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Computer literacy

One office where I worked had a strict policy regarding computer literacy.  It was a law firm and it went a little like this: support staff (accountants, secretaries, paralegals) were given a basic computer literacy test during the hire process. If they failed the test, they weren’t hired. If they did poorly on the test, it made the difference in shortlist time. Lawyers, who are often hired for network/money reasons, were given the same test on their first day, and either given new training or extra support staff (if big money was involved) if their skills weren’t up to snuff.  The sad thing is that the test was nothing special: opening, using (including typing test for secretaries) Microsoft Word, doing a basic presentation using a template in Power Point, a couple basic calculations in Excel (like what you would do for an expense report), an overview of the company’s legal document database (in dev version for interviewees).   And yet, it was unbelievable how many young secretaries (either digital natives or digital immigrants of my generation) failed the test. Seriously, these days how do people get through college without using Word and having a minimal proficiency?

The strange thing is, now that I work in IT, I find the most savvy software users in my admittedly limited sample are not necessarily the under-25s but, strangely enough, people of my parents’ generation, who are 55+. I have quantitatively had the most problems with people on the high end of Generation X, the ones who were on the tail end of having to use a computer in college. Meanwhile 65 year old dudes who used to have to use abaci and slide rulers are downloading stuff from torrents. But that, as usual, is another story for another post.  What continues to blow my mind is how anyone who wants to have any kind of an office job today thinks they can get away with not having basic skills in Microsoft programs (which are still the industry standard, sorry) and, most importantly, not want to learn these skills.  I think having a certain ease with word processing programs, for example, means you can write something yourself rather than dictate it to a secretary and proof her work (lawyers excepted for longer documents). I also find it absolutely criminal that a career secretary (not someone who came in from another profession like retail) need to be taught several years out how to do a mail merge. That for me is something you learn at your first job. Some people say that if you hire a CFO then he is hired to crunch numbers, not use a computer, but if a CFO can’t use SAP or Excel and, more importantly, doesn’t want to learn, I think that says a lot about that person’s initiative, drive and professionalism. Computer literacy is professional development on the same level, for me, as staying current with industry trends. I don’t understand people who refuse to learn.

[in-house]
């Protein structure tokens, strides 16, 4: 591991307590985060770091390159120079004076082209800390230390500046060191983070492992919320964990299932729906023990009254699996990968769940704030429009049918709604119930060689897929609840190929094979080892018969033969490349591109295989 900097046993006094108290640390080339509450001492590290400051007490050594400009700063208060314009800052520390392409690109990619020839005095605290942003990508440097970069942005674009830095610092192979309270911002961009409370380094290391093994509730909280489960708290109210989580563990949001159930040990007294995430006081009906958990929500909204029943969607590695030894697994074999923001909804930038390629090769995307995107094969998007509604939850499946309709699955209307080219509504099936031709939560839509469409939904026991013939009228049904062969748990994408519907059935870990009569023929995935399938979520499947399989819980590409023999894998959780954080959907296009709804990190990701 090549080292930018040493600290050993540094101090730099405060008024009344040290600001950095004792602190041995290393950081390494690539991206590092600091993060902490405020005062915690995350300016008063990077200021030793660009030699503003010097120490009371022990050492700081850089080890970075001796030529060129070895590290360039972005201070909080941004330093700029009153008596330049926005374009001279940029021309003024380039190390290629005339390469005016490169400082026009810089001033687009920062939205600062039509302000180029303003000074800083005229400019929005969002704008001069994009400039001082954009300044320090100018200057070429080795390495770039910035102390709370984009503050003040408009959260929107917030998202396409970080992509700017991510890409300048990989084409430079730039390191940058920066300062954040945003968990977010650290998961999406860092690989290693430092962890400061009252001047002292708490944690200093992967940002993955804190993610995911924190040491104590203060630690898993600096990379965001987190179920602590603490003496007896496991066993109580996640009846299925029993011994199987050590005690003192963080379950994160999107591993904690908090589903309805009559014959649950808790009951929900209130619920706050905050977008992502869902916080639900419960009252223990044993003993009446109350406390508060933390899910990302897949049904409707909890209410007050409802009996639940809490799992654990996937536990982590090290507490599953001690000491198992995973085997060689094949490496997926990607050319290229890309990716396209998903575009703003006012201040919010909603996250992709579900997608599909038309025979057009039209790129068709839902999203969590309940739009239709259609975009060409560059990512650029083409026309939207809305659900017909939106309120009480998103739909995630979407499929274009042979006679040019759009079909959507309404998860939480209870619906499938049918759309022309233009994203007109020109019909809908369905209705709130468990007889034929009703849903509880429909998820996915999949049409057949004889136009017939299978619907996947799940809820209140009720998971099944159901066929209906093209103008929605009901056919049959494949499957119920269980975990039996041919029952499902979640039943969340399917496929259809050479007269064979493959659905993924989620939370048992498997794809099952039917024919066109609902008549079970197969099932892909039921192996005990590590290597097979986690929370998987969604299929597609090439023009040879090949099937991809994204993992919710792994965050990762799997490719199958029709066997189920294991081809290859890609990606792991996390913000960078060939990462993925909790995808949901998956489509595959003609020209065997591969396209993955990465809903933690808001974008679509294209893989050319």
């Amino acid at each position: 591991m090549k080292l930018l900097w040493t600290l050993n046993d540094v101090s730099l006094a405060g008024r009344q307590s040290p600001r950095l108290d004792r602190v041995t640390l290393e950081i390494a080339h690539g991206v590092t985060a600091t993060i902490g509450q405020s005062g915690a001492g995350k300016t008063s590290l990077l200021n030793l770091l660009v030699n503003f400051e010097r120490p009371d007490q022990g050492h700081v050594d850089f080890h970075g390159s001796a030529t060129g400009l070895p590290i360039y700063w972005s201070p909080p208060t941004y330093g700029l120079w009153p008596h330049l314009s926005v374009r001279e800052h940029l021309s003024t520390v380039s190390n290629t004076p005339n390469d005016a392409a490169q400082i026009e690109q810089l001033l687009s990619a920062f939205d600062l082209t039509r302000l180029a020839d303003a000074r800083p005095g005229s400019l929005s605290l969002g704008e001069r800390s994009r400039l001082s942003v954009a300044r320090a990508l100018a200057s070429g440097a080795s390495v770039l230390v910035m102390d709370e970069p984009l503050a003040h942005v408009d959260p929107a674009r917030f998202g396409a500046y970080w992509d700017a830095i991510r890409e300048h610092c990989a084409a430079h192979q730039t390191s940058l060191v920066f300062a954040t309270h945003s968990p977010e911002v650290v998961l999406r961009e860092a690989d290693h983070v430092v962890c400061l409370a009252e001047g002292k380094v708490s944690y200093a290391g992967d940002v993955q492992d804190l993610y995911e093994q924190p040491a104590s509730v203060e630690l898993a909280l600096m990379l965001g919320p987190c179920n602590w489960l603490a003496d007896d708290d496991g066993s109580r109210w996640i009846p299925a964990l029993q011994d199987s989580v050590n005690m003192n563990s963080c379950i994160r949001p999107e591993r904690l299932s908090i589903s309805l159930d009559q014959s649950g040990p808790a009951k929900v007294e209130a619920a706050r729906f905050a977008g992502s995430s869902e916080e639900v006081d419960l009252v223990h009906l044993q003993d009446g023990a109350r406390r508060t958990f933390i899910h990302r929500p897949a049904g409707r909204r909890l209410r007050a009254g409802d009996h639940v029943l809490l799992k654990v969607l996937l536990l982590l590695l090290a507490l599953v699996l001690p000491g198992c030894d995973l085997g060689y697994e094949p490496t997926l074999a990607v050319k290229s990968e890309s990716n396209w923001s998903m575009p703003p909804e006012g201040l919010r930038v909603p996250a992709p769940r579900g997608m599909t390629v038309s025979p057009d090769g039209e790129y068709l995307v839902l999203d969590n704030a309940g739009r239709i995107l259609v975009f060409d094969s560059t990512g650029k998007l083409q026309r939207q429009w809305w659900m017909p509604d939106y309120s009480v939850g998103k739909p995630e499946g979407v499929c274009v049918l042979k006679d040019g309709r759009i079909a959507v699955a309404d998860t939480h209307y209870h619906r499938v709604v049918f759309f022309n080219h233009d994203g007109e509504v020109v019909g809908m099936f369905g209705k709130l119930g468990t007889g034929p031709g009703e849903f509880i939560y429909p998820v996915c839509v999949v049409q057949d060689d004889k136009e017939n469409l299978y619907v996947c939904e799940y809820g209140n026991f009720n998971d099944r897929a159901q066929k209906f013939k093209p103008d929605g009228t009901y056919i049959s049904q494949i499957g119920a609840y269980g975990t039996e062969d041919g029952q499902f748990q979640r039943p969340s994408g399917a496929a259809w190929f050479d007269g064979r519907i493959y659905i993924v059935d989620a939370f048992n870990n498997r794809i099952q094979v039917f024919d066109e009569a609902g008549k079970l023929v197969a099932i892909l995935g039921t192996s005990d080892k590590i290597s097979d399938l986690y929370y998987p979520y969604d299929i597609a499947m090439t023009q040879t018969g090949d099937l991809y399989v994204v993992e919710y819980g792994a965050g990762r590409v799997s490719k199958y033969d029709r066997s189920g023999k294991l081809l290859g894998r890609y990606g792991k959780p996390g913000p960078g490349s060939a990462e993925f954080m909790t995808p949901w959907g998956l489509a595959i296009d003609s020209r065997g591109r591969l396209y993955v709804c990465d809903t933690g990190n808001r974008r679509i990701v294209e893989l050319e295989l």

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I hate smokers under bus shelters

If there is one thing that makes me go absolutely screaming crazy cat lady, it is smokers under bus shelters in the damn rain.

The sad part here is that I am one of the few people I know who is pro-cigarette. I used to work for a tobacco company and worked for the lead counsel of another tobacco company. I am all about “responsible use” and think that if you haven’t figured out cigarettes cause a myriad of health problems, it isn’t up to the tobacco companies to clue you in. I have no moral problem with cigarettes despite having all four grandparents die from smoking-related health issues. I think some of the restrictive marketing legislation against cigarettes should also be provided to alcohol but hey. Another topic for another post.

But the one group of jackasses making my pro-cigarette convictions wane quickly.  The jackasses who smoke under bus shelters in the rain.  Why does it make me go Eleanor Abernathy on people like I just did to one woman?

Because it is a selfish dick move. When you smoke at the bus shelter  in the rain you ensure that people like me can neither sit down nor stand anywhere but IN THE EFFING RAIN to get away from the cold cigarette stench and associated breathing problems. Because yes, I have to use an inhaler if I am around cigarettes too long. Because yes, you may enjoy smelling like a cold ashtray but I don’t.  Because I have no choice but to breathe your air.

Evidently the smoking initiative that just failed in Switzerland would have curbed cigarette use in places like this.  What I don’t understand is that I grew up in a family of smokers. My dad smokes a pack a day. Doesn’t smell like an ashtray, in fact, he actually smells darn good. Why? Because he smokes outside in a ventilated place.  And in my experience it seems that the assholes who smoke under bus shelters are also those who smoke inside, have stinky clothes, and wind up sitting next to you on a crowded bus, forcing you to breathe the residual smoke. How people kiss people like that is also another topic for another post, but seriously y’all? Why force people to breathe smoke? Why is this something that has to be spelled out to some people?